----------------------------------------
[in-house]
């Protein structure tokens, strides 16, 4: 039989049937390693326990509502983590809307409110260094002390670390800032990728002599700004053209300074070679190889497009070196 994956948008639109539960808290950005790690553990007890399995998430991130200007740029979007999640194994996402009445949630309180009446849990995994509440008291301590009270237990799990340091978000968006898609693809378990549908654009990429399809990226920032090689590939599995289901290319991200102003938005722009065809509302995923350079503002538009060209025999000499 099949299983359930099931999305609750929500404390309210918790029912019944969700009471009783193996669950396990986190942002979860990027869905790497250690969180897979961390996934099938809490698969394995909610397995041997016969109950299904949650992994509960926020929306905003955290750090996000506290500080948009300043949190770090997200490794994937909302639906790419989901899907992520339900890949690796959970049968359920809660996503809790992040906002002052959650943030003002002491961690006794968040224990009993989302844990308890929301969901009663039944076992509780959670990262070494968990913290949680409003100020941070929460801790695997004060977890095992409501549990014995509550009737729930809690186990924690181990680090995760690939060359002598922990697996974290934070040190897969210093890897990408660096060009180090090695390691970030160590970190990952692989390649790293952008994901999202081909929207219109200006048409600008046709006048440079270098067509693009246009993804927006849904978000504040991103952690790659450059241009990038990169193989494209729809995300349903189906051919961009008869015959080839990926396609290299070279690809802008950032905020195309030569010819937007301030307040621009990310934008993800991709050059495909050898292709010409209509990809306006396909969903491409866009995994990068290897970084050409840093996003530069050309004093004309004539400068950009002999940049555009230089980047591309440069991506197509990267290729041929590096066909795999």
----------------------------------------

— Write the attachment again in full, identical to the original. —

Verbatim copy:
[in-house]
């Protein structure tokens, strides 16, 4: 039989049937390693326990509502983590809307409110260094002390670390800032990728002599700004053209300074070679190889497009070196 994956948008639109539960808290950005790690553990007890399995998430991130200007740029979007999640194994996402009445949630309180009446849990995994509440008291301590009270237990799990340091978000968006898609693809378990549908654009990429399809990226920032090689590939599995289901290319991200102003938005722009065809509302995923350079503002538009060209025999000499 099949299983359930099931999305609750929500404390309210918790029912019944969700009471009783193996669950396990986190942002979860990027869905790497250690969180897979961390996934099938809490698969394995909610397995041997016969109950299904949650992994509960926020929306905003955290750090996000506290500080948009300043949190770090997200490794994937909302639906790419989901899907992520339900890949690796959970049968359920809660996503809790992040906002002052959650943030003002002491961690006794968040224990009993989302844990308890929301969901009663039944076992509780959670990262070494968990913290949680409003100020941070929460801790695997004060977890095992409501549990014995509550009737729930809690186990924690181990680090995760690939060359002598922990697996974290934070040190897969210093890897990408660096060009180090090695390691970030160590970190990952692989390649790293952008994901999202081909929207219109200006048409600008046709006048440079270098067509693009246009993804927006849904978000504040991103952690790659450059241009990038990169193989494209729809995300349903189906051919961009008869015959080839990926396609290299070279690809802008950032905020195309030569010819937007301030307040621009990310934008993800991709050059495909050898292709010409209509990809306006396909969903491409866009995994990068290897970084050409840093996003530069050309004093004309004539400068950009002999940049555009230089980047591309440069991506197509990267290729041929590096066909795999």